I saw Colins had no intention of stopping and instead prepared for a head on collision, but just before they could make contact, Zeyl leapt over him and swung her sword to his back.

“Point one to the captain,” Ovid raised his right hand. It didn’t hit, but it was still in her favor. After all, they weren’t out here to kill each other.

“You should train more without your shield,” said the captain. “If you lose it while confronted by the enemy, you won’t last long.”

They continued for another round. This time Colins had his shield. There was a reason the captain picked him to join us. Again, Ovid shot an ice spell and waited for it to land.

There was no movement, Colins circled around the captain with his shield up and not a moment went by where he wasn’t observing the captain. On the other hand, Captain Zeyl seemed calm and collected, in fact she walked over to him and swung her sword at his shield but he didn’t budge. He was like a rock that would not yield to anyone.

Zeyl swung at his shield repeatedly, and only because she knew Colins, she didn’t seem to worry about defending. Zeyl stepped back, then circled to his right and left, but no matter what, Colins always had his shield pointed to her.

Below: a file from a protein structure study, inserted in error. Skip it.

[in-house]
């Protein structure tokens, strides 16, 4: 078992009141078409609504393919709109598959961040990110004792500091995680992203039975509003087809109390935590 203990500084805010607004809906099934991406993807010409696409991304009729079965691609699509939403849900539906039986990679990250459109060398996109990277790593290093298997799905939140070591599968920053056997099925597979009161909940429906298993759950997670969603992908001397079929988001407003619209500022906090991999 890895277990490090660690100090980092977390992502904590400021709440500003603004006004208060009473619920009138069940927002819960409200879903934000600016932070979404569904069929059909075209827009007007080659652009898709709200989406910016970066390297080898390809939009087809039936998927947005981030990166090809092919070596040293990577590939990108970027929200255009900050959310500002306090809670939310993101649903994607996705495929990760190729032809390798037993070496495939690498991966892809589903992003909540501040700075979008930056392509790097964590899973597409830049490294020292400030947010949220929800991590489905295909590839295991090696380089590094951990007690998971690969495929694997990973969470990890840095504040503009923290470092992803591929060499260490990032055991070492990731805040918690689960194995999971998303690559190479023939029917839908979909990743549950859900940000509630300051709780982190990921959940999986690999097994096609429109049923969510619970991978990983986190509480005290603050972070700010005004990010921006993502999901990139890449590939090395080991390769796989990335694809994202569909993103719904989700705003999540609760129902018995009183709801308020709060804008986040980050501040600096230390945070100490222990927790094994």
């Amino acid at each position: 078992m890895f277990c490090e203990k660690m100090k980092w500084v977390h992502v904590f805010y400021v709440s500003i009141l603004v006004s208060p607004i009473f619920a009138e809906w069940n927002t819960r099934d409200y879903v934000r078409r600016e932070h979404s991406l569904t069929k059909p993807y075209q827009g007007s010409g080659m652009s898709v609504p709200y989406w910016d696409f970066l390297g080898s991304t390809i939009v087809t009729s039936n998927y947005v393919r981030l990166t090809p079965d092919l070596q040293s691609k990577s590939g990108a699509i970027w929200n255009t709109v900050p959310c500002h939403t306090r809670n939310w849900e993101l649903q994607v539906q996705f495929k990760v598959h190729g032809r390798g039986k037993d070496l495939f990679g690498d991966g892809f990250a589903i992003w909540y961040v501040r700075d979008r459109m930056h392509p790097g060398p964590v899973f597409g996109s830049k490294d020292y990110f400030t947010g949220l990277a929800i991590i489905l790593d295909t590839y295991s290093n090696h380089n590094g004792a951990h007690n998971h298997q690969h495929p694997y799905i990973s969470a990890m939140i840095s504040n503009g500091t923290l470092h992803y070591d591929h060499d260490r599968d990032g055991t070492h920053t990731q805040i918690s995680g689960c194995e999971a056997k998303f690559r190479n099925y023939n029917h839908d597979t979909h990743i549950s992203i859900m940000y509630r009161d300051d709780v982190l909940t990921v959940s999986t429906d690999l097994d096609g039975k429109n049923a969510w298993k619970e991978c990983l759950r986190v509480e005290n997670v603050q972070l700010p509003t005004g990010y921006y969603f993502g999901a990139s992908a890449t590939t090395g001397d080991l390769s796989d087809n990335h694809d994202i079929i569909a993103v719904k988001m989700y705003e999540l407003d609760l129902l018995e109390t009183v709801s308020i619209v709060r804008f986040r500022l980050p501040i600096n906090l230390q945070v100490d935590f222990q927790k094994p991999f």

“Good,” said the captain.

It was Colins’ turn. He stepped around the captain and forced her to move where he wanted, he closed in and forced her to back away but made sure of one thing, the captain was always facing him and away from me. Her back was open and I aimed an arrow to her. I shot the arrow and it bounced right off her back without leaving even a scratch. Just as intended

“One point to Colins,” said Ovid, and with that I completed the favor. I dropped down and stood beside Ovid.

“It’s a tie,” said Colins. He had a smug look on his face. The next round started and this time the captain ran towards Colins, she jumped and he put his shield to her. Zeyl landed on the shield and as Colins tried pushing her away and at the same time thrusting his sword, the captain kicked the blade away and landed on him. Her sword was on his kneck.

“Captain Zeyl is the victor,” said Ovid.
“That was quick.”

* * *

We roamed the streets in search of the merchant whose cargo we had received orders to protect. Ovid was the one leading us, seeing as how he was the one who accepted the job on our behalf. Before that, we had replenished our supplies, our equipment was cleaned and I felt like I could take on anything.